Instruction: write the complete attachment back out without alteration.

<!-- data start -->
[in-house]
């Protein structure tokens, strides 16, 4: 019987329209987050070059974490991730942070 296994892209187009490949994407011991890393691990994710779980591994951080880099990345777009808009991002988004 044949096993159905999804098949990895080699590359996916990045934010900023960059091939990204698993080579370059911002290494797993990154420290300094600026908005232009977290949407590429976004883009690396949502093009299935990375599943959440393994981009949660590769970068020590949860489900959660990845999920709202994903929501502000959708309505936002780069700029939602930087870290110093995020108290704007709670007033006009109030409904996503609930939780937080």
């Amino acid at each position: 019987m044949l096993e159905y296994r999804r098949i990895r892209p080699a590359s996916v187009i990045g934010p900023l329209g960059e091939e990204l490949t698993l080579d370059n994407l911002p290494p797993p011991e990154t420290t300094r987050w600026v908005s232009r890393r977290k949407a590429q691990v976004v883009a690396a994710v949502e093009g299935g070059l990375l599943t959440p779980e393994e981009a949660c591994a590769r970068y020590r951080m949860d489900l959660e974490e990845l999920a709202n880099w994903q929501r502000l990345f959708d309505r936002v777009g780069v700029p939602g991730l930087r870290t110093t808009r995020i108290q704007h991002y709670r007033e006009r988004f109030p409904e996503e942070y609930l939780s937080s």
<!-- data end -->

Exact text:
[in-house]
């Protein structure tokens, strides 16, 4: 019987329209987050070059974490991730942070 296994892209187009490949994407011991890393691990994710779980591994951080880099990345777009808009991002988004 044949096993159905999804098949990895080699590359996916990045934010900023960059091939990204698993080579370059911002290494797993990154420290300094600026908005232009977290949407590429976004883009690396949502093009299935990375599943959440393994981009949660590769970068020590949860489900959660990845999920709202994903929501502000959708309505936002780069700029939602930087870290110093995020108290704007709670007033006009109030409904996503609930939780937080």
């Amino acid at each position: 019987m044949l096993e159905y296994r999804r098949i990895r892209p080699a590359s996916v187009i990045g934010p900023l329209g960059e091939e990204l490949t698993l080579d370059n994407l911002p290494p797993p011991e990154t420290t300094r987050w600026v908005s232009r890393r977290k949407a590429q691990v976004v883009a690396a994710v949502e093009g299935g070059l990375l599943t959440p779980e393994e981009a949660c591994a590769r970068y020590r951080m949860d489900l959660e974490e990845l999920a709202n880099w994903q929501r502000l990345f959708d309505r936002v777009g780069v700029p939602g991730l930087r870290t110093t808009r995020i108290q704007h991002y709670r007033e006009r988004f109030p409904e996503e942070y609930l939780s937080s």